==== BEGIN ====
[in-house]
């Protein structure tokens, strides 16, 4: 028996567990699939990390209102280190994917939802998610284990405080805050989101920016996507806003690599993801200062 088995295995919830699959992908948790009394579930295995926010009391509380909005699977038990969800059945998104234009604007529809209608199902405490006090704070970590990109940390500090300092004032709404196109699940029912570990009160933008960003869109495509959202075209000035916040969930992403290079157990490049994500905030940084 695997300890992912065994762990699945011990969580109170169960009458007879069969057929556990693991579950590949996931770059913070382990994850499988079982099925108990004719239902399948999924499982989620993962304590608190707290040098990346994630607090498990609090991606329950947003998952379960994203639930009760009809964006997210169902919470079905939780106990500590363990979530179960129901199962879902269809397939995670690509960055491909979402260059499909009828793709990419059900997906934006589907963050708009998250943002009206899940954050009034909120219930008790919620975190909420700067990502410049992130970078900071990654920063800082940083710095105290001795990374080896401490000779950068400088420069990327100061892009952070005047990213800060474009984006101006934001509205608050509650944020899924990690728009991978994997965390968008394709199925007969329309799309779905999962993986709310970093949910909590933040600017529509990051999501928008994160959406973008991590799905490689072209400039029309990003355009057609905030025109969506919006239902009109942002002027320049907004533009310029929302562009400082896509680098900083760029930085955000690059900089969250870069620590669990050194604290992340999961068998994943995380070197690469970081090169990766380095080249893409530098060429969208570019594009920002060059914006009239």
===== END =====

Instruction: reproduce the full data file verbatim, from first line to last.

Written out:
[in-house]
């Protein structure tokens, strides 16, 4: 028996567990699939990390209102280190994917939802998610284990405080805050989101920016996507806003690599993801200062 088995295995919830699959992908948790009394579930295995926010009391509380909005699977038990969800059945998104234009604007529809209608199902405490006090704070970590990109940390500090300092004032709404196109699940029912570990009160933008960003869109495509959202075209000035916040969930992403290079157990490049994500905030940084 695997300890992912065994762990699945011990969580109170169960009458007879069969057929556990693991579950590949996931770059913070382990994850499988079982099925108990004719239902399948999924499982989620993962304590608190707290040098990346994630607090498990609090991606329950947003998952379960994203639930009760009809964006997210169902919470079905939780106990500590363990979530179960129901199962879902269809397939995670690509960055491909979402260059499909009828793709990419059900997906934006589907963050708009998250943002009206899940954050009034909120219930008790919620975190909420700067990502410049992130970078900071990654920063800082940083710095105290001795990374080896401490000779950068400088420069990327100061892009952070005047990213800060474009984006101006934001509205608050509650944020899924990690728009991978994997965390968008394709199925007969329309799309779905999962993986709310970093949910909590933040600017529509990051999501928008994160959406973008991590799905490689072209400039029309990003355009057609905030025109969506919006239902009109942002002027320049907004533009310029929302562009400082896509680098900083760029930085955000690059900089969250870069620590669990050194604290992340999961068998994943995380070197690469970081090169990766380095080249893409530098060429969208570019594009920002060059914006009239």